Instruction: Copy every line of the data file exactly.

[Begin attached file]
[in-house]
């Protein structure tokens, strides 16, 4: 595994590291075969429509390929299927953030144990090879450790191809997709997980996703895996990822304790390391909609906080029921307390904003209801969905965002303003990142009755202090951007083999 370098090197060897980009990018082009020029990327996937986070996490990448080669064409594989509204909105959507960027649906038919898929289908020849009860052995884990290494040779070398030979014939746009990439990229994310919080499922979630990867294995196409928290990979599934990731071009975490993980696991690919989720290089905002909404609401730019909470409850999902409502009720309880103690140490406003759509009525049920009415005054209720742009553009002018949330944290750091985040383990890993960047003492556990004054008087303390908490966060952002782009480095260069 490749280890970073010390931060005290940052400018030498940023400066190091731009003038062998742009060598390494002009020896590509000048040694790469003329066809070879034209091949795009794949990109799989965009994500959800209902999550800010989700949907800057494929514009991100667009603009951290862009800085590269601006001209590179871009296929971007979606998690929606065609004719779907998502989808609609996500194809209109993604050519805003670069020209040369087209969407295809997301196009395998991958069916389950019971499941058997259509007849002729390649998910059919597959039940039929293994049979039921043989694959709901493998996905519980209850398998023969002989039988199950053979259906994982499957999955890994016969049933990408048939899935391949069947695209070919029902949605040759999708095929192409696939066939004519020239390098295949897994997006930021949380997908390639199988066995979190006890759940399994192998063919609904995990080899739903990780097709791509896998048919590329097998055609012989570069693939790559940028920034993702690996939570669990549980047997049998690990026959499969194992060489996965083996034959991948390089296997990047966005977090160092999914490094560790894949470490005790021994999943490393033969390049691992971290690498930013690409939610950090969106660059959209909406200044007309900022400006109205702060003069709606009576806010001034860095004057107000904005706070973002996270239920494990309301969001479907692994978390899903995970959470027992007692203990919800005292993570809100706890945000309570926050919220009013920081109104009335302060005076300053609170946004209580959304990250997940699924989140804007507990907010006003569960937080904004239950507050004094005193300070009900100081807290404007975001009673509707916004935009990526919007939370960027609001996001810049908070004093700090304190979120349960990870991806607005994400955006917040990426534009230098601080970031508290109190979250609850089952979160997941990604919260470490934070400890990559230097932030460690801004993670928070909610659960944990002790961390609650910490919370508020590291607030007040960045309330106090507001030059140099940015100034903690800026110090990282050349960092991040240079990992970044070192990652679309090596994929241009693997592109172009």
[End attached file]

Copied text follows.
[in-house]
């Protein structure tokens, strides 16, 4: 595994590291075969429509390929299927953030144990090879450790191809997709997980996703895996990822304790390391909609906080029921307390904003209801969905965002303003990142009755202090951007083999 370098090197060897980009990018082009020029990327996937986070996490990448080669064409594989509204909105959507960027649906038919898929289908020849009860052995884990290494040779070398030979014939746009990439990229994310919080499922979630990867294995196409928290990979599934990731071009975490993980696991690919989720290089905002909404609401730019909470409850999902409502009720309880103690140490406003759509009525049920009415005054209720742009553009002018949330944290750091985040383990890993960047003492556990004054008087303390908490966060952002782009480095260069 490749280890970073010390931060005290940052400018030498940023400066190091731009003038062998742009060598390494002009020896590509000048040694790469003329066809070879034209091949795009794949990109799989965009994500959800209902999550800010989700949907800057494929514009991100667009603009951290862009800085590269601006001209590179871009296929971007979606998690929606065609004719779907998502989808609609996500194809209109993604050519805003670069020209040369087209969407295809997301196009395998991958069916389950019971499941058997259509007849002729390649998910059919597959039940039929293994049979039921043989694959709901493998996905519980209850398998023969002989039988199950053979259906994982499957999955890994016969049933990408048939899935391949069947695209070919029902949605040759999708095929192409696939066939004519020239390098295949897994997006930021949380997908390639199988066995979190006890759940399994192998063919609904995990080899739903990780097709791509896998048919590329097998055609012989570069693939790559940028920034993702690996939570669990549980047997049998690990026959499969194992060489996965083996034959991948390089296997990047966005977090160092999914490094560790894949470490005790021994999943490393033969390049691992971290690498930013690409939610950090969106660059959209909406200044007309900022400006109205702060003069709606009576806010001034860095004057107000904005706070973002996270239920494990309301969001479907692994978390899903995970959470027992007692203990919800005292993570809100706890945000309570926050919220009013920081109104009335302060005076300053609170946004209580959304990250997940699924989140804007507990907010006003569960937080904004239950507050004094005193300070009900100081807290404007975001009673509707916004935009990526919007939370960027609001996001810049908070004093700090304190979120349960990870991806607005994400955006917040990426534009230098601080970031508290109190979250609850089952979160997941990604919260470490934070400890990559230097932030460690801004993670928070909610659960944990002790961390609650910490919370508020590291607030007040960045309330106090507001030059140099940015100034903690800026110090990282050349960092991040240079990992970044070192990652679309090596994929241009693997592109172009």